+44 (0)24 7671 8970
More publications     •     Advertise with us     •     Contact us
News Article

NASA funds multijunction solar propulsion project

US solar power specialist Entech wins a NASA contract to develop an advanced solar array that could one day be used to propel space cargo between the Earth and the Moon.

Fuel-efficient electric thrusters that use compound semiconductor technology to propel spacecraft between orbits has received a funding boost from NASA.

NASA s Glenn Research Center has awarded solar array developer Entech a contract worth $0.6 million under its small business technology transfer program. The award represents the second phase of a project to develop and ground-test the Texan firm s stretched lens array technology, which focuses sunlight onto multi-junction cells with high efficiency.

The solar arrays are required as part of an electric propulsion system to power so-called "space tugs" for future missions that NASA is planning, such as carrying cargo between low-Earth and lunar orbits.

While chemical rockets that blast gases out of the back of a spacecraft are usually used to move cargoes about in space, electric propulsion offers a much more fuel-efficient, albeit slower alternative - suitable for missions that do not carry human passengers.

The approach could also offer massive savings in costs by reducing the weight of the launch payload, much of which is taken up by chemical propellants.

Electric propulsion works by applying a high voltage to xenon gas. First, the xenon atoms are ionized, before the electric field accelerates these charged particles away from the spacecraft - pushing the vessel in the opposite direction.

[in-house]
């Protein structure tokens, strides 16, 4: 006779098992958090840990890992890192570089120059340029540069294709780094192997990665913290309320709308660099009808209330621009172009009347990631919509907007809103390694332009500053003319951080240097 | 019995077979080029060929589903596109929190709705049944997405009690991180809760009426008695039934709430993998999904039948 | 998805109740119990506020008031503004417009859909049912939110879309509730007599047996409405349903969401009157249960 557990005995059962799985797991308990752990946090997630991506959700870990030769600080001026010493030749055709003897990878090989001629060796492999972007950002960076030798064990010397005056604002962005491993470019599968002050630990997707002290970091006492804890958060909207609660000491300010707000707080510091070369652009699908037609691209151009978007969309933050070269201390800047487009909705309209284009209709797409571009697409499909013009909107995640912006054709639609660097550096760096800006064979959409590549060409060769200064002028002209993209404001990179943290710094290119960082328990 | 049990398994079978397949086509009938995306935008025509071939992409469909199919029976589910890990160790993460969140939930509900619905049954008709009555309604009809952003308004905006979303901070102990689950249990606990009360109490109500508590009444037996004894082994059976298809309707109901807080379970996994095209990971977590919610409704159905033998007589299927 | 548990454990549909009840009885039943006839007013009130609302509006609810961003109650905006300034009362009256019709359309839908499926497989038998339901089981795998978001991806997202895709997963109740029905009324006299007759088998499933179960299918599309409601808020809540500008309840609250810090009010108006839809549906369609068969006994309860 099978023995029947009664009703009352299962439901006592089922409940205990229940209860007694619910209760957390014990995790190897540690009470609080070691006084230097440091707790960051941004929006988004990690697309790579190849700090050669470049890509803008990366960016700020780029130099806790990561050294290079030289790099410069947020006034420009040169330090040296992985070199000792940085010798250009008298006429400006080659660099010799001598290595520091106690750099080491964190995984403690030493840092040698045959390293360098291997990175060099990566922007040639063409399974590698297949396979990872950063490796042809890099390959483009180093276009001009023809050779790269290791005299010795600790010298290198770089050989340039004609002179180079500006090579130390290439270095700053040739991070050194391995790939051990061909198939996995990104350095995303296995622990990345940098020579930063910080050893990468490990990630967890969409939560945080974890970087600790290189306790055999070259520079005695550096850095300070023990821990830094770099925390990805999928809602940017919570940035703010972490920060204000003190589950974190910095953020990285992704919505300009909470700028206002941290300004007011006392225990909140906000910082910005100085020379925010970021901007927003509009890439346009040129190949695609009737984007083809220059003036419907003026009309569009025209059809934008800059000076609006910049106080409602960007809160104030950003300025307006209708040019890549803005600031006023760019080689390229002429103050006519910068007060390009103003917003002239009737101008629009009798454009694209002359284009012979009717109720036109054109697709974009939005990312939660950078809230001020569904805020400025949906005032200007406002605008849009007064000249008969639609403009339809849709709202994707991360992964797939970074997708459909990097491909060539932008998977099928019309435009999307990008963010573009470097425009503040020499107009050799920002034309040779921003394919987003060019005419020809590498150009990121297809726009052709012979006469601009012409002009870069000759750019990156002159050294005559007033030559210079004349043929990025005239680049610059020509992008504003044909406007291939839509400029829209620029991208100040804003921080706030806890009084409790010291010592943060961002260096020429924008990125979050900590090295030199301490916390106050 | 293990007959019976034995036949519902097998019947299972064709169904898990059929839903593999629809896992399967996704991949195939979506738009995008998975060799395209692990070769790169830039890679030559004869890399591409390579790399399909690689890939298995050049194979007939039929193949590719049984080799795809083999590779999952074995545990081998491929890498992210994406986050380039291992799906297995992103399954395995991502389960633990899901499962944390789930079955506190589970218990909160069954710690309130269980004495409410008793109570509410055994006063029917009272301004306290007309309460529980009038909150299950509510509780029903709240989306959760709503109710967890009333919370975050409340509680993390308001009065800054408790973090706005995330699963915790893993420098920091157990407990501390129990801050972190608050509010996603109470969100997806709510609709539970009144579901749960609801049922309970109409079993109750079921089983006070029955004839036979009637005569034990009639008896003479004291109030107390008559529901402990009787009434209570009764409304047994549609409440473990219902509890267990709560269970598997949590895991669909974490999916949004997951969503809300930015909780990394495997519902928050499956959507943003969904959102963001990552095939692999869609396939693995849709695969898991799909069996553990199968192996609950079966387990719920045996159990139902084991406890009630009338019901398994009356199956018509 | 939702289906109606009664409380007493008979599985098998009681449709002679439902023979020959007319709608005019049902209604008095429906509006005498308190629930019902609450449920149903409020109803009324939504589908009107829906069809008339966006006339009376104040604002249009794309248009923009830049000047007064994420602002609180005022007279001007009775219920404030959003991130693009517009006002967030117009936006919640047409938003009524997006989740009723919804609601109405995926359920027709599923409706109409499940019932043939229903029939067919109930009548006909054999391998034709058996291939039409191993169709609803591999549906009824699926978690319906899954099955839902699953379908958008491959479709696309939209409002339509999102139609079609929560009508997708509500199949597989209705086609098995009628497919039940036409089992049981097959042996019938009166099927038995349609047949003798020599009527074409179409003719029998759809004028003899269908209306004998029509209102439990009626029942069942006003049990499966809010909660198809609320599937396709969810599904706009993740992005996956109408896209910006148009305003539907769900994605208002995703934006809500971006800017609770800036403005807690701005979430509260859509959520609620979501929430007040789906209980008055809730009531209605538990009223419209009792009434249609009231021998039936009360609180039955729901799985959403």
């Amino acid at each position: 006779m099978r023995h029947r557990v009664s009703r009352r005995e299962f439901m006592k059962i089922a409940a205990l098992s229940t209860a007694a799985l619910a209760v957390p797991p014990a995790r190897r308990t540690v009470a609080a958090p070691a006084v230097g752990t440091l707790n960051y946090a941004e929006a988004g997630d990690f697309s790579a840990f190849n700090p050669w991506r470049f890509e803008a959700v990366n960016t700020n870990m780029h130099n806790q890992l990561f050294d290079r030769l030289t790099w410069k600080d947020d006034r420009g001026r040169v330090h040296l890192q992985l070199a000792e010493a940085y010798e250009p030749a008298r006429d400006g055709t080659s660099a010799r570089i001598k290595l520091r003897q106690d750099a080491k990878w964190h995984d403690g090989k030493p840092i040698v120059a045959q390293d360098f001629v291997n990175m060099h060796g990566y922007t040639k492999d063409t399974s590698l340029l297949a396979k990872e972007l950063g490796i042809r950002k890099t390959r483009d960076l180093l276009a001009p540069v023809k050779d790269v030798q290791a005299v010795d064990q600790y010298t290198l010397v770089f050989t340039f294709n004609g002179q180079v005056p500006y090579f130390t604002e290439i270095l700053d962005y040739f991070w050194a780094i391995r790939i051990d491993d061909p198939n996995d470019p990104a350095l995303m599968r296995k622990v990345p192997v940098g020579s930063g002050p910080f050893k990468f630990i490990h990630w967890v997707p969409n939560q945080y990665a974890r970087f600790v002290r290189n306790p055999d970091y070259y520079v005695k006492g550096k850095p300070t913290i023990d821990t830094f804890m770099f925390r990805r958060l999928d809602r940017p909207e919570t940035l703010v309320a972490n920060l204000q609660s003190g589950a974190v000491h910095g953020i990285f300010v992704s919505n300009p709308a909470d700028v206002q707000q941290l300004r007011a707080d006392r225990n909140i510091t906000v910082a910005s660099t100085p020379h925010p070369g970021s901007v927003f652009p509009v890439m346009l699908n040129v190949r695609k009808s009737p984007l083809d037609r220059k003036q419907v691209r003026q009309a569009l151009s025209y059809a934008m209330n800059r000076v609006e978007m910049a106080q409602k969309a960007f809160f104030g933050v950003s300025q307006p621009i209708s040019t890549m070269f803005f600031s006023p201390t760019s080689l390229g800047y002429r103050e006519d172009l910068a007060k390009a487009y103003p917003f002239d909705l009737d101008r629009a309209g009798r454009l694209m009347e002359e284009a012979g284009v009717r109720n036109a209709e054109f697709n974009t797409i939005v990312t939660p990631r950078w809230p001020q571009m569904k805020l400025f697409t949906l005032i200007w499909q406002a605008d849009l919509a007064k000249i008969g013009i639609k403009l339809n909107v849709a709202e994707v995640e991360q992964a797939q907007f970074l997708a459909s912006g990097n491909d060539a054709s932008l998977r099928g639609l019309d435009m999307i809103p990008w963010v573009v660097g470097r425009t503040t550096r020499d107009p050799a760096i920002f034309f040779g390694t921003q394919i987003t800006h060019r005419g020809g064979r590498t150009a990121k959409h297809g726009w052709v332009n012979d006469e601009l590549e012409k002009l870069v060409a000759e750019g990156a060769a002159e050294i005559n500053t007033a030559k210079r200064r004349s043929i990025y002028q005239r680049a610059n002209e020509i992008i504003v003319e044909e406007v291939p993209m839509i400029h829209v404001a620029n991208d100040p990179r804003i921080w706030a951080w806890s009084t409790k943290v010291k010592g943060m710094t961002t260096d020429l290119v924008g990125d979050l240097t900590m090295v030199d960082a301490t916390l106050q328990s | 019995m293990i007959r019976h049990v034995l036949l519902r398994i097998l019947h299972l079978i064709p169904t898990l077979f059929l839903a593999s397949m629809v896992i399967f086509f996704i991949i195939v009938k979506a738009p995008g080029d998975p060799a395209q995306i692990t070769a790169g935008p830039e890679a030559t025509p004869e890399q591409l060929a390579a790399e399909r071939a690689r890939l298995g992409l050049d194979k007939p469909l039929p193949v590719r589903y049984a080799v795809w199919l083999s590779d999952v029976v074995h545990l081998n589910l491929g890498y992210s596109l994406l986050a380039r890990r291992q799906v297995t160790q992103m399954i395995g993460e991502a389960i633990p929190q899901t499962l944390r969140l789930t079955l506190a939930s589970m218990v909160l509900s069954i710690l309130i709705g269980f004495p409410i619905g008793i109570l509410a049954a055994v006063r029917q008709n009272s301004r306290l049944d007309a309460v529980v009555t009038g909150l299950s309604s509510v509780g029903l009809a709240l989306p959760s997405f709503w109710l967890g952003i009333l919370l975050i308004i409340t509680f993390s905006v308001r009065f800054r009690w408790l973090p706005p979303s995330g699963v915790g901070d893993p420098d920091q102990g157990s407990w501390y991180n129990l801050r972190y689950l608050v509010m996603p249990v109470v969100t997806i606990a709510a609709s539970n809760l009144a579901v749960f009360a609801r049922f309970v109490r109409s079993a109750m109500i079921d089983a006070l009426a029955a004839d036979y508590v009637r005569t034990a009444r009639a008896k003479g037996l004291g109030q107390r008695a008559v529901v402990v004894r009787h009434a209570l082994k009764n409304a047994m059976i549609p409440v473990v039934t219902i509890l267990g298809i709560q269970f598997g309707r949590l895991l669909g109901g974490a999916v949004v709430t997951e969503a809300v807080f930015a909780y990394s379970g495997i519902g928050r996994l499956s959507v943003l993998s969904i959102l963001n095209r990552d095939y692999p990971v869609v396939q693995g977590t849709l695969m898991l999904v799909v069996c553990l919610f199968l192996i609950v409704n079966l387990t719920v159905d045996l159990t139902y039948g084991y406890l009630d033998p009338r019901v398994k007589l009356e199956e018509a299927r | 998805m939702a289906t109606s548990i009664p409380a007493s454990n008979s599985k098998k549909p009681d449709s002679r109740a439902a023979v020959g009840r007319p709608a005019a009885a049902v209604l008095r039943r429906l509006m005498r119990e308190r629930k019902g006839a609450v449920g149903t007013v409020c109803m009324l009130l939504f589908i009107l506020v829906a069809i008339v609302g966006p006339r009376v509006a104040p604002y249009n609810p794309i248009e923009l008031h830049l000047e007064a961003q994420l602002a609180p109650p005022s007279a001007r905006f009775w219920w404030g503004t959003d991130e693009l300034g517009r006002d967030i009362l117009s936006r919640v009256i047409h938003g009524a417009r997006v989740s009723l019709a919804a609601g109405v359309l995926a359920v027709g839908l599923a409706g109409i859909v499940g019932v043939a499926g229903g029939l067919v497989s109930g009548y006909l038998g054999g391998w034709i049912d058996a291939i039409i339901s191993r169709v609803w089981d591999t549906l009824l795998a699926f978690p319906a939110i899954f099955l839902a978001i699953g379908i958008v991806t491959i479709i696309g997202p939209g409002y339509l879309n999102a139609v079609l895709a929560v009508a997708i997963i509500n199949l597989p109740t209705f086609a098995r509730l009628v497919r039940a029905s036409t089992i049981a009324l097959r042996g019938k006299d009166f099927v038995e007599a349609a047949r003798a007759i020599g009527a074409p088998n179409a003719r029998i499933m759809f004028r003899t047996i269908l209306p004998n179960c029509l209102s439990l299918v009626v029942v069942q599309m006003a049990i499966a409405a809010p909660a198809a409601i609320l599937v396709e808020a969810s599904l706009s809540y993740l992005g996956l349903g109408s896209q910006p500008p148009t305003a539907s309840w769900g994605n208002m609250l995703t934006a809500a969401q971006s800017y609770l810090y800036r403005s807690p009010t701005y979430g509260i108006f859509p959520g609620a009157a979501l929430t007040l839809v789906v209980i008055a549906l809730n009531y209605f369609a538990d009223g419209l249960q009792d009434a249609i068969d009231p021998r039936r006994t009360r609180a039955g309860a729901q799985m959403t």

A solar array based on multi-junction cells is the most efficient way to generate this electric field. In fact, the approach was first used in 1998, says Entech president Mark O Neill, as a thruster for the Deep Space I mission to investigate Comet Borrelly.

Crucially, the multi-junction cells also produce a high voltage that propels the xenon ions away at very high speed.

Now, NASA is hoping to develop the technology so that it can be used to move larger cargoes about in space. "They're now looking at taking something from a low-Earth orbit into a geostationary orbit," O Neill said. "The big pay-off would be re-usable tugs that could be used to propel cargo from the Earth to the Moon, or to Mars."

Entech s key advantage is the lightweight nature of its stretched lens arrays, which focus sunlight onto the multi-junction solar cells in a highly efficient manner. These arrays have also been used in terrestrial application of concentrator cells, currently the subject of much interest from chip manufacturers and the venture capital community.

Search the news archive

To close this popup you can press escape or click the close icon.
Register - Step 1

You may choose to subscribe to the Compound Semiconductor Magazine, the Compound Semiconductor Newsletter, or both. You may also request additional information if required, before submitting your application.

Please subscribe me to:


You chose the industry type of "Other"

Please enter the industry that you work in:
Please enter the industry that you work in: